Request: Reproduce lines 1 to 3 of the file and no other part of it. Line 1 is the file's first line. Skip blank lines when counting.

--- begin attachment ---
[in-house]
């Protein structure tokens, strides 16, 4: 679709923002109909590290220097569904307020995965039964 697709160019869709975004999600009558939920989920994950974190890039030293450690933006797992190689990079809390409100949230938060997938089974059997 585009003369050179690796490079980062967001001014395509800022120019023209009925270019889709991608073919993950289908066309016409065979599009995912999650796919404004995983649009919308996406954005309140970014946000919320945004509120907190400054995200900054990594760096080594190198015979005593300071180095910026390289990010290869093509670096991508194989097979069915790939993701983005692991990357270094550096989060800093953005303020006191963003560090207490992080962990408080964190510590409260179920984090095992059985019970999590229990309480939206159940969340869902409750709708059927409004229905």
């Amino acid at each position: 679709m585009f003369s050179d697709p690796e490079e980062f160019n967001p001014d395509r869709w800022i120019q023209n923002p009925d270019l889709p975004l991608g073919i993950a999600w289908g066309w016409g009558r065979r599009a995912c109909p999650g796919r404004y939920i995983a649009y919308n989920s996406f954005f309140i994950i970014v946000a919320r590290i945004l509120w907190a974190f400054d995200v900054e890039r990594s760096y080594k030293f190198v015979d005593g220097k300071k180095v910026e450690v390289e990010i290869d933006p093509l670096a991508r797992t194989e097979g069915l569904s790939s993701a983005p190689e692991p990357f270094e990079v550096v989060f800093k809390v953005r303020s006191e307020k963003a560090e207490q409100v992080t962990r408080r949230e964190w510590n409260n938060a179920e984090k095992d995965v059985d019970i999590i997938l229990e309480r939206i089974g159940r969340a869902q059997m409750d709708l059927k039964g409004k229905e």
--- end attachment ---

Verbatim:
[in-house]
């Protein structure tokens, strides 16, 4: 679709923002109909590290220097569904307020995965039964 697709160019869709975004999600009558939920989920994950974190890039030293450690933006797992190689990079809390409100949230938060997938089974059997 585009003369050179690796490079980062967001001014395509800022120019023209009925270019889709991608073919993950289908066309016409065979599009995912999650796919404004995983649009919308996406954005309140970014946000919320945004509120907190400054995200900054990594760096080594190198015979005593300071180095910026390289990010290869093509670096991508194989097979069915790939993701983005692991990357270094550096989060800093953005303020006191963003560090207490992080962990408080964190510590409260179920984090095992059985019970999590229990309480939206159940969340869902409750709708059927409004229905």
């Amino acid at each position: 679709m585009f003369s050179d697709p690796e490079e980062f160019n967001p001014d395509r869709w800022i120019q023209n923002p009925d270019l889709p975004l991608g073919i993950a999600w289908g066309w016409g009558r065979r599009a995912c109909p999650g796919r404004y939920i995983a649009y919308n989920s996406f954005f309140i994950i970014v946000a919320r590290i945004l509120w907190a974190f400054d995200v900054e890039r990594s760096y080594k030293f190198v015979d005593g220097k300071k180095v910026e450690v390289e990010i290869d933006p093509l670096a991508r797992t194989e097979g069915l569904s790939s993701a983005p190689e692991p990357f270094e990079v550096v989060f800093k809390v953005r303020s006191e307020k963003a560090e207490q409100v992080t962990r408080r949230e964190w510590n409260n938060a179920e984090k095992d995965v059985d019970i999590i997938l229990e309480r939206i089974g159940r969340a869902q059997m409750d709708l059927k039964g409004k229905e």